Why You Should Learn About Streaming Data Science

Why You Should Learn About Streaming Data ScienceMark PalmerBlockedUnblockFollowFollowingMar 2Adaptive learning and the unique use cases for data science on streaming data.

By Dr.

Tom Hill and Mark PalmerTraditional machine learning trains models based on historical data.

This approach assumes that the world essentially “stays the same” — that the same patterns, anomalies, and mechanisms observed in the past will happen in the future.

So, “predictive” analytics is really looking-to-the-past rather than the future.

Streaming business intelligence is innovative technology that allows business users to “query the future” based on real-time streaming data from any streaming data source including IoT sensors, web interactions or transactions, GPS position information or social media content.

And, at the same time, we can now apply data science models to streaming data.

No longer bound to look only at the past, the implications of streaming data science are profound.

Data science models based on historical data are good but not for everythingThe majority of applications for machine learning today seek to identify repeated and reliable patterns in historical data that are predictive of future events.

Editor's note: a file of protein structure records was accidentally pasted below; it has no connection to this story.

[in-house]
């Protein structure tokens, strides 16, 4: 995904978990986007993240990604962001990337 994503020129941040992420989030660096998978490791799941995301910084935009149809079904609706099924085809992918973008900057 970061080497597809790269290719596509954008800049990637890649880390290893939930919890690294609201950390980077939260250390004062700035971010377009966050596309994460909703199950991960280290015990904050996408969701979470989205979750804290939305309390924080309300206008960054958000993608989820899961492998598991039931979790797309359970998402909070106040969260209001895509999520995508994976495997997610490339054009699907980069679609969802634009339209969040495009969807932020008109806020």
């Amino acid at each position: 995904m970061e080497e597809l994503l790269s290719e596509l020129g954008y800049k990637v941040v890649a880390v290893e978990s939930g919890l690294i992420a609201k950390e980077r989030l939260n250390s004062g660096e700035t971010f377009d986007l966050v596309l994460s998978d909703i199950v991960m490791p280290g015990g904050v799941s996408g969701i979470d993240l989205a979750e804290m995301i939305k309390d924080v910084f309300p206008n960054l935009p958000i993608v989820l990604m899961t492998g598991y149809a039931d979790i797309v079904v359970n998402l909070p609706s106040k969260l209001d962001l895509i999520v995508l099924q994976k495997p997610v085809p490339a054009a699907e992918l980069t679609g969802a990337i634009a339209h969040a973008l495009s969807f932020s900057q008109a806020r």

When the relationships between dimensions and “concepts” are stable and predictive of future events, then this approach is practical.

For example, the number of visitors expected at a beach can be predicted from the weather and season-of-the-year: Fewer people will visit the beach in the winter or when it rains, and these relationships will be stable over time.

Likewise, the numbers, amounts, and types of credit card charges made by most consumers will follow patterns that are predictable from historical spending data, and any deviations from those patterns can serve as useful triggers for fraud alerts.